Are You Overpaying Your Water Bill?

How do you know that you are paying the best price for your water?

It can be difficult to make sense of your charges and rates, but if you want to save money it is important to understand how much you are paying for your water, and why.

Below are some tips to help you save money.

running tap water

How is my water bill calculated – unmetered or do I have a water meter installed

Water companies determine rates in two different ways, it depends on whether you have a water meter or not. There are also regional rates in the UK that depend on water availability.

Most people are charged a fixed charge based on estimated consumption and include costs of water quality maintenance and domestic water supply.

This is calculated in accordance with the rateable value of your house. Some people have a water meter fitted which, depending on habits, it may be a cheaper alternative.

The difference between water charges and sewage charges

Your bill covers two sections – your freshwater bull that comes from your taps, and sewerage charges for water that has to be treated.

The latter is also known as foul or grey water and includes water from your septic tank, surface rainwater runoff, or any other water that flows into the public sewer.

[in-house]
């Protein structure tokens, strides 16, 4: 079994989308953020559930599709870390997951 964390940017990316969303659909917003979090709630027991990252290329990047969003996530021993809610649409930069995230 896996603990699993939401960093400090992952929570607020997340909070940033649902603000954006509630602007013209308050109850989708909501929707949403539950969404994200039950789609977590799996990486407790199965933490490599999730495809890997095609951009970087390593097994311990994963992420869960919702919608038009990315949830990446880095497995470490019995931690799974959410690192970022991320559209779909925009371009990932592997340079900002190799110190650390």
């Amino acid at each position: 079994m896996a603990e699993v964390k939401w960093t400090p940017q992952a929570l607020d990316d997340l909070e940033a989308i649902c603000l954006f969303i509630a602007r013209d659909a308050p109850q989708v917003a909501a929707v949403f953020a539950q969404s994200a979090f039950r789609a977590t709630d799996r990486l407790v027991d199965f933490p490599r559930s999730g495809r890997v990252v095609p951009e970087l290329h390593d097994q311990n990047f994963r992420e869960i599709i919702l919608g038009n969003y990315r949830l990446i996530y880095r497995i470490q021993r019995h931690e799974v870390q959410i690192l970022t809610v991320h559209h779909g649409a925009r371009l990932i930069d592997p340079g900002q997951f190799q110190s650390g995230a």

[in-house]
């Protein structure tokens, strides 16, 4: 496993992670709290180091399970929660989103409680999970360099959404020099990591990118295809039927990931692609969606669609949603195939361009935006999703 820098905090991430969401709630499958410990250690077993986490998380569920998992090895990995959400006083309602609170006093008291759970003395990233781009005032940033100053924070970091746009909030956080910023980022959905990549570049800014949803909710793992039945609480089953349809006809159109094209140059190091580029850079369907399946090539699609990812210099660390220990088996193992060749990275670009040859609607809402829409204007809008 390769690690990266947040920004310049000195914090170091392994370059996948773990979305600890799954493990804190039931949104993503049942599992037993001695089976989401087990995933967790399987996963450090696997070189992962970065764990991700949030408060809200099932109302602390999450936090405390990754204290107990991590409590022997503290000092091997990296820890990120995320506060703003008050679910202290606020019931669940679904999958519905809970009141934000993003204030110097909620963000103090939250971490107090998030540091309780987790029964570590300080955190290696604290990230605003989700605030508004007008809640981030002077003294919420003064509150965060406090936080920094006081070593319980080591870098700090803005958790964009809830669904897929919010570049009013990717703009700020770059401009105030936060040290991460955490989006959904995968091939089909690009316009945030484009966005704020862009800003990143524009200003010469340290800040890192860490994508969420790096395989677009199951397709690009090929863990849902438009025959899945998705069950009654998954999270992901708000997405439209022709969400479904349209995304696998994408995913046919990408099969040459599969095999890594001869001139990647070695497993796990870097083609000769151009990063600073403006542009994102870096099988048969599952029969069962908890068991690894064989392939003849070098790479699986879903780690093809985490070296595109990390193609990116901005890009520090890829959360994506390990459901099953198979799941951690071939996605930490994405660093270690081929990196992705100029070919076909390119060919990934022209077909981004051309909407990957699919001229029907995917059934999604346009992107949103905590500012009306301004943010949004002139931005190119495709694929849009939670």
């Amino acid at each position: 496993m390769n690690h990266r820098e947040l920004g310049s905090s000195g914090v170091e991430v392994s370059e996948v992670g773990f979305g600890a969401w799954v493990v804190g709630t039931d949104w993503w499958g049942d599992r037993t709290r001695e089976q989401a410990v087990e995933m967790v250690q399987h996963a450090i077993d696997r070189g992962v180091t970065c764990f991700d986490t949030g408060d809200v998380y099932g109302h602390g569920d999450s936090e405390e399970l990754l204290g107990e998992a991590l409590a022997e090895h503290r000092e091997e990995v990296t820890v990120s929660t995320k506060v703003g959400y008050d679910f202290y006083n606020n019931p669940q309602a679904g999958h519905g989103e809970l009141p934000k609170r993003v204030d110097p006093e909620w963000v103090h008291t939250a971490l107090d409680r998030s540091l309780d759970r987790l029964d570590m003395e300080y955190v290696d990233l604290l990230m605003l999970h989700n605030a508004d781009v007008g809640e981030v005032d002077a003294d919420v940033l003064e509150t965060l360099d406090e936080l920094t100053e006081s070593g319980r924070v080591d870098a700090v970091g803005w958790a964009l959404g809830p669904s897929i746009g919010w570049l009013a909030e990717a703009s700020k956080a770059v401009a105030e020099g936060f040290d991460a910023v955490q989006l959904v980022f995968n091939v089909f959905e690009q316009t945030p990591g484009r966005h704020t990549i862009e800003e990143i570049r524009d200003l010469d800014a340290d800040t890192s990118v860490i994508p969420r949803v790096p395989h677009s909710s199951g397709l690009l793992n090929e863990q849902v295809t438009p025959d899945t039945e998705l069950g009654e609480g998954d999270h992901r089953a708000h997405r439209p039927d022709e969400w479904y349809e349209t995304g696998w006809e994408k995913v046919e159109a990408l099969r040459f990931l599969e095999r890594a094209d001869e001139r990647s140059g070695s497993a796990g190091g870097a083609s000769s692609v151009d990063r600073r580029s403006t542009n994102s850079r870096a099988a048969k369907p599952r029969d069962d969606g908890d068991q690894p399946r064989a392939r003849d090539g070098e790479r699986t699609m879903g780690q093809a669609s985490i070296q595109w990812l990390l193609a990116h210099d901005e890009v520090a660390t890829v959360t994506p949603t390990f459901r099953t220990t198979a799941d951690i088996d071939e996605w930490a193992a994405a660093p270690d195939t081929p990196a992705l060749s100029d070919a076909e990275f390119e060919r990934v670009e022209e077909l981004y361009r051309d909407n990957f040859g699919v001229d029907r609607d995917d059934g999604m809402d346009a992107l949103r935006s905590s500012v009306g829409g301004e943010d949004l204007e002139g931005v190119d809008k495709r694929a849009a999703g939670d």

What is a surface water drainage rebate?

As mentioned, surface water runoff is included in the domestic bill.

If you are able to prove that no water flows from your property into the sewer, then you can apply for a refund for your most recent charges.


How can I spend less on water?

For household use, your water supplier is determined by your region, and you are not able to switch to a new supplier.

Fortunately, there are a few things you can do to help save money when it comes to paying for water, and to decrease that outstanding balance each month.

  • Install water meters to accurately track your water use. If you are water-savvy, you will only pay for the water you use.
  • Use a water displacement device in the toilet so that less water is used each time it is flushed.
  • Use collection devices to reduce wastewater and use runoff or rainwater around the garden.

What Happens If I Overpay My Water Bill?

Overpaying your water bill might seem like an unusual situation, but it can happen for various reasons, such as setting up an incorrect direct debit amount, misreading your meter, or simply making an error when paying. If you find yourself in this situation, here’s what you can expect and how you can resolve it.

Immediate Impact

  1. Credit on Your Account: When you overpay your water bill, the surplus amount is typically credited to your account. This means that your water supplier will hold the extra funds and apply them to your future bills. For example, if you overpay by £50 and your next bill is £100, you would only need to pay £50, as the overpayment covers the other half.
  2. Notification: Many water companies in the UK will notify you if there is a significant credit on your account. This might come in the form of a statement, an email, or an alert on your online account. Keeping an eye on these notifications can help you stay informed about your account status.